Matters of faith

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God's voice sounds familiar ...

Before it became the written Word, the "greatest story ever told" was passed on passionately by word of mouth. Now you can hear it, too – from some 200 actors, clergy, and musicians.

A dramatized audio performance of the New Testament has just been released – "The Bible Experience" – which draws on dozens of renowned African- American voices. The complete Bible, including the Old Testament, will be available by next fall. Both are based on Today's New International Version of the Good Book, first released in contemporary language in 2002 by Bible publisher Zondervan.

Such celebrities as Denzel Washington, Bishop T.D. Jakes, Angela Bassett, Eartha Kitt, Ruby Dee, and Forest Whitaker are in the production. Blair Underwood plays Jesus, LeVar Burton is John, and Samuel L. Jackson stands in as God. Cuba Gooding Jr. is cast as Judas Iscariot.

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Other plum roles include Abraham and the Holy Spirit (Bishop Jakes), Moses (Mr. Whitaker), Solomon (Mr. Washington), Simon Peter (Kirk Franklin), and the Angel of the Lord (Ms. Bassett).

Designed particularly to reach younger generations and urban youths, the project includes an original musical score and is the work of Emmy and Grammy award-winning producers in the Inspired By Media Group. Zondervan has released it in both traditional CD and MP3 formats. Cost: $49.99 for the New Testament on traditional CD.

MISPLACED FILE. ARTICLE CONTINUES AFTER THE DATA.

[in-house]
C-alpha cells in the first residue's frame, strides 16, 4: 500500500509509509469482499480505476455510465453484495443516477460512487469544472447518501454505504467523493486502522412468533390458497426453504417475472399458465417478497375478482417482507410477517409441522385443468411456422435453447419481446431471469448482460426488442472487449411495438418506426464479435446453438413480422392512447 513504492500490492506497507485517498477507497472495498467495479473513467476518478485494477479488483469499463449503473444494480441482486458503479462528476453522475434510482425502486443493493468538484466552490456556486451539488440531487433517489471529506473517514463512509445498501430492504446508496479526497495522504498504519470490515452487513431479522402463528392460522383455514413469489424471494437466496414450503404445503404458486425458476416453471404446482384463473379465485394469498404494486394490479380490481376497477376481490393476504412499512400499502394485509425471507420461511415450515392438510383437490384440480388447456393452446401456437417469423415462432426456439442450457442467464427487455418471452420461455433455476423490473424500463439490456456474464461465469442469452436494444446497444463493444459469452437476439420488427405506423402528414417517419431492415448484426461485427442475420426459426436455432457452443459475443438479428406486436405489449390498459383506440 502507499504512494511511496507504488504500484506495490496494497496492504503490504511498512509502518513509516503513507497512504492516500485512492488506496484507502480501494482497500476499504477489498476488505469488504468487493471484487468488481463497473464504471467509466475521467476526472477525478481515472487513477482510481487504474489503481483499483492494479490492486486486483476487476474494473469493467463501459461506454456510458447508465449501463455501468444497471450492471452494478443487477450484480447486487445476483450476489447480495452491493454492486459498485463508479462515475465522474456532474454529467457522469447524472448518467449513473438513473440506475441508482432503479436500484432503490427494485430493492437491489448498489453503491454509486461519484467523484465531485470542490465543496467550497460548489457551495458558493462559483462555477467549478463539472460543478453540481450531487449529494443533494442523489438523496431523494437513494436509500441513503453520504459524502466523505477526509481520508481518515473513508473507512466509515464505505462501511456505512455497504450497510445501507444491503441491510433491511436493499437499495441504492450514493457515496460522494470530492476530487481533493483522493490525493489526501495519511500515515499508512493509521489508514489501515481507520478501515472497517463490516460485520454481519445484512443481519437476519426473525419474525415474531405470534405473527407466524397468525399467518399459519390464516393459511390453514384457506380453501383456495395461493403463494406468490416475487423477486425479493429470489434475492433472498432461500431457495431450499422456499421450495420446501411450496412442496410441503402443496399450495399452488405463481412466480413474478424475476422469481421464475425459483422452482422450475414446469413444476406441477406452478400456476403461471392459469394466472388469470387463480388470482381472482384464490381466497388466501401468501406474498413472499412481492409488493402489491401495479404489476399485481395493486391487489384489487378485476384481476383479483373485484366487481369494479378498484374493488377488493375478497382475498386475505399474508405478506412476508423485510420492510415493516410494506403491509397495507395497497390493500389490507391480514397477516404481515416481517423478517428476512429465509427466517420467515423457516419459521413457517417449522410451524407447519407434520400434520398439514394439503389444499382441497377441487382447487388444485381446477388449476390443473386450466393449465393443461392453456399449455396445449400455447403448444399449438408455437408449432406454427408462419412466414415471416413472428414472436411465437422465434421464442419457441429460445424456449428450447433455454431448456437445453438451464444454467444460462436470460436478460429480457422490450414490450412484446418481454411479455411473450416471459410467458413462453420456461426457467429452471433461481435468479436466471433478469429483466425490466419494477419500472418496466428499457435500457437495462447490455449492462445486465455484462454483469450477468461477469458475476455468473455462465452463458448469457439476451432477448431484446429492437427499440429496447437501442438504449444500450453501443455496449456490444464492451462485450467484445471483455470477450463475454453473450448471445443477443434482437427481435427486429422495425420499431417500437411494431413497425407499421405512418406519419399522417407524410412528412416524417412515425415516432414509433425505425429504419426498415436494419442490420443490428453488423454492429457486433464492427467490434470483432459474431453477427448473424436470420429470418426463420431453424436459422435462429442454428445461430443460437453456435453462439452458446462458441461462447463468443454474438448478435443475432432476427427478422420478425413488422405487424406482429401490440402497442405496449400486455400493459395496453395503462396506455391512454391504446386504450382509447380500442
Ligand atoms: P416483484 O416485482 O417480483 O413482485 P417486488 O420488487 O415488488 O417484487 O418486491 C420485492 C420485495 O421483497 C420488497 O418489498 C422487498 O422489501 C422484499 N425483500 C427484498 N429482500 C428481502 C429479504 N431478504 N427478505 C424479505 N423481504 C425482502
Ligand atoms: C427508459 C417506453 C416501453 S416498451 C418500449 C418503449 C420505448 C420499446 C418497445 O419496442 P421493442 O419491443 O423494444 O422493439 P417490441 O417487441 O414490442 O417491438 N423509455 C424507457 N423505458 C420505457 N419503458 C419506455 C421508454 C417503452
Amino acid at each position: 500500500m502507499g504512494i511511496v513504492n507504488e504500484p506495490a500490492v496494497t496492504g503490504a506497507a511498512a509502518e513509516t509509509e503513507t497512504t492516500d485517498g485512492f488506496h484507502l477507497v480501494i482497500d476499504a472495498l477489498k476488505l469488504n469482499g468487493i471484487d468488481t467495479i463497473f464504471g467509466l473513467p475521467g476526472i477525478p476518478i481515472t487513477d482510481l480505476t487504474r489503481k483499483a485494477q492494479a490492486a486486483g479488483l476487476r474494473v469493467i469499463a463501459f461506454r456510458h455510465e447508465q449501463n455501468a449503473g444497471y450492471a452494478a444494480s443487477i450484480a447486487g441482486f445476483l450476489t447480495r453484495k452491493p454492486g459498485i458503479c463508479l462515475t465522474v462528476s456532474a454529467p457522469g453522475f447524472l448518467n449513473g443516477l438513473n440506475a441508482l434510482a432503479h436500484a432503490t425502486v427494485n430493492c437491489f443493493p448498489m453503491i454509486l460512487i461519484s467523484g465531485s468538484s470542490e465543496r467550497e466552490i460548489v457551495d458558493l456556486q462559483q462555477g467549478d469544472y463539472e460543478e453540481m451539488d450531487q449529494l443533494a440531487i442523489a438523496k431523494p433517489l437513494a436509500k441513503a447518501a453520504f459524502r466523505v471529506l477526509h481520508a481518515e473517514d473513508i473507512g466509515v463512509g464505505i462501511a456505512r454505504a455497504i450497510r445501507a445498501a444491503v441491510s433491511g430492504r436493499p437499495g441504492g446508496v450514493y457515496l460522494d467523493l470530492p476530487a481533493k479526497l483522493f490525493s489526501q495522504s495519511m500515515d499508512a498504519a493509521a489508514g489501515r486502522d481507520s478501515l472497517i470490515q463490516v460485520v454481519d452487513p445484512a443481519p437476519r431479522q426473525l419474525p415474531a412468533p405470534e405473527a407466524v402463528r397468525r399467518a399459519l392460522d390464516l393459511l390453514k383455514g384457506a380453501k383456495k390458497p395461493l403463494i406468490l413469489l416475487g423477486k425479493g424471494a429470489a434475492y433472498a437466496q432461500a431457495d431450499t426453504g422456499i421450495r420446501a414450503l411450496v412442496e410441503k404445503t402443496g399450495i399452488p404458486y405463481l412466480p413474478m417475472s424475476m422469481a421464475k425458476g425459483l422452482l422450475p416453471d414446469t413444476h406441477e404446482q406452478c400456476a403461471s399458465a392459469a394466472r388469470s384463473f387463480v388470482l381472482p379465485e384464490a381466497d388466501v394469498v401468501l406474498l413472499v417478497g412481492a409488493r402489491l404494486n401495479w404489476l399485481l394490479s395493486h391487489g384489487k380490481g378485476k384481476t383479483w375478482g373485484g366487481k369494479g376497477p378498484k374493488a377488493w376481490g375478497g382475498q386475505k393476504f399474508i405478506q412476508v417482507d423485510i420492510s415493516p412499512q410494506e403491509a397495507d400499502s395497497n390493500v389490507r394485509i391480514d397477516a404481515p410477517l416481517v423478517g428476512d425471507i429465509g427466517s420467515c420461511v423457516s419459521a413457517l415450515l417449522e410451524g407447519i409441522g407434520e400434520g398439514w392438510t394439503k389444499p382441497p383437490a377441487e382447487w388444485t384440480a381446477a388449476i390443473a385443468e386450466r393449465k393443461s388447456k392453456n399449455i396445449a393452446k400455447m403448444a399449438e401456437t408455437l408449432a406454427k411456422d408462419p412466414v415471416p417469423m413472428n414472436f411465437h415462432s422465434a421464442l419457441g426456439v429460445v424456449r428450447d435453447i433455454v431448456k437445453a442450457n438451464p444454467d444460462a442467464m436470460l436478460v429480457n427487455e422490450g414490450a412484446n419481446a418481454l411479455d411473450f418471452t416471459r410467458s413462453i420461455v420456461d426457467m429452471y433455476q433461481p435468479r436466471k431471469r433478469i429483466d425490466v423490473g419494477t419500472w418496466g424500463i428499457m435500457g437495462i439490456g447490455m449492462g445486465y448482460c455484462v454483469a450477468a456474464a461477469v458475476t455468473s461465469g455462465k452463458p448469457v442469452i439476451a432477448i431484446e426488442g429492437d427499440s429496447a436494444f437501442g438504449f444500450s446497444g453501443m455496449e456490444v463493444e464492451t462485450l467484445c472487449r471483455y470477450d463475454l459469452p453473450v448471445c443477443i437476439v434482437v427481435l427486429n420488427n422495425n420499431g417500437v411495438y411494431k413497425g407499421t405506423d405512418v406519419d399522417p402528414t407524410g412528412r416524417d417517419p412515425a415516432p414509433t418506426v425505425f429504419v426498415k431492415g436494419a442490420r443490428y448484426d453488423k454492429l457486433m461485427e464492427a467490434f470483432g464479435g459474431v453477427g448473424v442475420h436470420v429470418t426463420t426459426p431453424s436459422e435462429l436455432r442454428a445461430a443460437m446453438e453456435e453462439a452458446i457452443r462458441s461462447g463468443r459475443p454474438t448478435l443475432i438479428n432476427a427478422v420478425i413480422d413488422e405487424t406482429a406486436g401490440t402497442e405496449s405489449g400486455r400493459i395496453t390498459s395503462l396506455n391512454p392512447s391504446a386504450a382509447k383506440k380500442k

Civic-Minded Muslims

The first scientific snapshot of American Muslim voters depicts a well- educated, family oriented group that is younger than the general population and favors active engagement in US society.

A survey released last week shows 62 percent have a bachelor's degree or higher (compared with 30 percent for the US in general), including 48 percent of Muslim women. Some 78 percent are married, and 43 percent have a household income of $50,000 or more.

In political orientation, 42 percent call themselves Democrats, 17 percent say they are Republican, and 28 percent do not belong to a party. Almost 90 percent vote regularly.

On the issues, they rank education as most important (25 percent), followed by civil liberties (24 percent) – a prime concern since 9/11. Next come the conflicts in the Palestinian territories and Lebanon (20 percent) and the wars in Iraq and Afghanistan (18 percent).

When asked about religious affiliation, 40 percent respond "just a Muslim." Another 36 percent say they are Sunni, 12 percent identify as Shiite, and 2 percent say Sufi (a mystical tradition).

As for religious practice, 31 percent attend mosque weekly, while 27 percent say they seldom or never attend. A majority (54 percent) say they are not very involved or not at all involved in mosque activity aside from attendance at formal prayers.

A large majority (84 percent) believe Muslims should emphasize shared values with Christians and Jews, and 77 percent say they worship the same God. Yet 55 percent are afraid the war on terror has become a war on Islam.

Sponsored by the Council on American-Islamic Relations, the poll involved phone interviews with a random sample of 1,000 people culled from a database of 400,000 registered Muslim voters.

Spirituality online

In partnership with AOL, California-based MyPathTV has launched an Internet video channel for the "spiritual seeker." For a fee, the channel will offer commercial-free, 24-hour access to "mind, body, and spirit video programming" from such wellness gurus as Andrew Weil, Deepak Chopra, Joseph Campbell, Ram Dass, and Larry Dossey. New programming in full-screen format will be added monthly on www.mypathtv.com.

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